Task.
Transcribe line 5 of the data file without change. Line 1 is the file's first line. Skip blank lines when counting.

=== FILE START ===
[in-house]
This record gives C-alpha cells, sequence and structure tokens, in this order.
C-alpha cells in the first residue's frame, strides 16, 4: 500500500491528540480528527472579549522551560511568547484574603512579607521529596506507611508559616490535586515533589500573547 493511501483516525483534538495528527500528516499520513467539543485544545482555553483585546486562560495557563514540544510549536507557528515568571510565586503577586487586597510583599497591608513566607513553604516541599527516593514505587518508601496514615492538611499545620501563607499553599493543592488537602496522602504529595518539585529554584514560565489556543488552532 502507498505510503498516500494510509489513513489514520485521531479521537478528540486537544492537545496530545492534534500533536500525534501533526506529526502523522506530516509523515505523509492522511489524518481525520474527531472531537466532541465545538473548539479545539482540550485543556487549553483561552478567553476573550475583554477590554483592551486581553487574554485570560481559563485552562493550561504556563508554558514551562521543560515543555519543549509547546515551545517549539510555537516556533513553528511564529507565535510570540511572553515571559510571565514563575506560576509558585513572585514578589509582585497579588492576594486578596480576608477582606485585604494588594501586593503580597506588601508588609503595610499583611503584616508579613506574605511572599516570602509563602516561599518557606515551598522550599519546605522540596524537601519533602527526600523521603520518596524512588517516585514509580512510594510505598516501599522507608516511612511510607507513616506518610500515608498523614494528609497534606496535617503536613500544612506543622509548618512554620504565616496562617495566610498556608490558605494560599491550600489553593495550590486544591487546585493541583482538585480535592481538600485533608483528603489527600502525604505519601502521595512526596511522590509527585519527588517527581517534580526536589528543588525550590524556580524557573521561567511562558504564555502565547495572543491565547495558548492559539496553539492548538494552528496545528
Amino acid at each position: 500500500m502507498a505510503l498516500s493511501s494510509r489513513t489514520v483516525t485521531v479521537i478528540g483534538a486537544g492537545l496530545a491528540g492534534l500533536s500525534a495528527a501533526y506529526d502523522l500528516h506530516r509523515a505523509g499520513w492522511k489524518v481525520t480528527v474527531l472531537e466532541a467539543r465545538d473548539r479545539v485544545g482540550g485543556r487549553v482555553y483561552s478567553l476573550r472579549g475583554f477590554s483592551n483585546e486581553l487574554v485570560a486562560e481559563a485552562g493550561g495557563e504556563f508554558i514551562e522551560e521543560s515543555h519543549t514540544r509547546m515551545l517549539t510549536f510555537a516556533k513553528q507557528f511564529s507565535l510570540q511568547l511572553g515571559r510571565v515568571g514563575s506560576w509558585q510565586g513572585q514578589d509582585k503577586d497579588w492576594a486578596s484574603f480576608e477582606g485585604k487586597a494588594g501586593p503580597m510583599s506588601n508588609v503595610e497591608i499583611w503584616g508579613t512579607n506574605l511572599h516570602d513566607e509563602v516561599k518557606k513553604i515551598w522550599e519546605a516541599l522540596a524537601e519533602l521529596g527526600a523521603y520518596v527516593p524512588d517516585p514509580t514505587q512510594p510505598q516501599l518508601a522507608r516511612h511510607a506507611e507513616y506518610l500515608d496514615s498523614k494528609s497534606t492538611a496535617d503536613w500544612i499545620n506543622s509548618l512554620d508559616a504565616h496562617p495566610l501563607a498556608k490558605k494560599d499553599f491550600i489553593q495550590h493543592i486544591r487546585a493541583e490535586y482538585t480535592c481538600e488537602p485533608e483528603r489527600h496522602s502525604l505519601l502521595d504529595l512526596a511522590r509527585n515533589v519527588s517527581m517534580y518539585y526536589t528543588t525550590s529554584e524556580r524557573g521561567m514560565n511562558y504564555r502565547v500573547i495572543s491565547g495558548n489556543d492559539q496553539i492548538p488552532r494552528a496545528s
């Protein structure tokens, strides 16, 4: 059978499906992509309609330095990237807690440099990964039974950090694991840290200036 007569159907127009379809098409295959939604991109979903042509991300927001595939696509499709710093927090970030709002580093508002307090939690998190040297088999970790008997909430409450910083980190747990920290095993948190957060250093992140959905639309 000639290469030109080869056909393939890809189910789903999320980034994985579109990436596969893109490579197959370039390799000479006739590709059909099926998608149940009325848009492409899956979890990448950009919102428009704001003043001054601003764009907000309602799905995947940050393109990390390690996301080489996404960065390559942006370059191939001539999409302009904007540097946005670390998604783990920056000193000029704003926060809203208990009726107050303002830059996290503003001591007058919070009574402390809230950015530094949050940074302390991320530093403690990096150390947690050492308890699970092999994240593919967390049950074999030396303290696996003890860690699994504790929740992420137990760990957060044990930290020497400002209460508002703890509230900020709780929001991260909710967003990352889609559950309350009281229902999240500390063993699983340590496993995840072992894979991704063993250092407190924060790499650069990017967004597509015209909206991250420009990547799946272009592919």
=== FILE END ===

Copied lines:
């Protein structure tokens, strides 16, 4: 059978499906992509309609330095990237807690440099990964039974950090694991840290200036 007569159907127009379809098409295959939604991109979903042509991300927001595939696509499709710093927090970030709002580093508002307090939690998190040297088999970790008997909430409450910083980190747990920290095993948190957060250093992140959905639309 000639290469030109080869056909393939890809189910789903999320980034994985579109990436596969893109490579197959370039390799000479006739590709059909099926998608149940009325848009492409899956979890990448950009919102428009704001003043001054601003764009907000309602799905995947940050393109990390390690996301080489996404960065390559942006370059191939001539999409302009904007540097946005670390998604783990920056000193000029704003926060809203208990009726107050303002830059996290503003001591007058919070009574402390809230950015530094949050940074302390991320530093403690990096150390947690050492308890699970092999994240593919967390049950074999030396303290696996003890860690699994504790929740992420137990760990957060044990930290020497400002209460508002703890509230900020709780929001991260909710967003990352889609559950309350009281229902999240500390063993699983340590496993995840072992894979991704063993250092407190924060790499650069990017967004597509015209909206991250420009990547799946272009592919």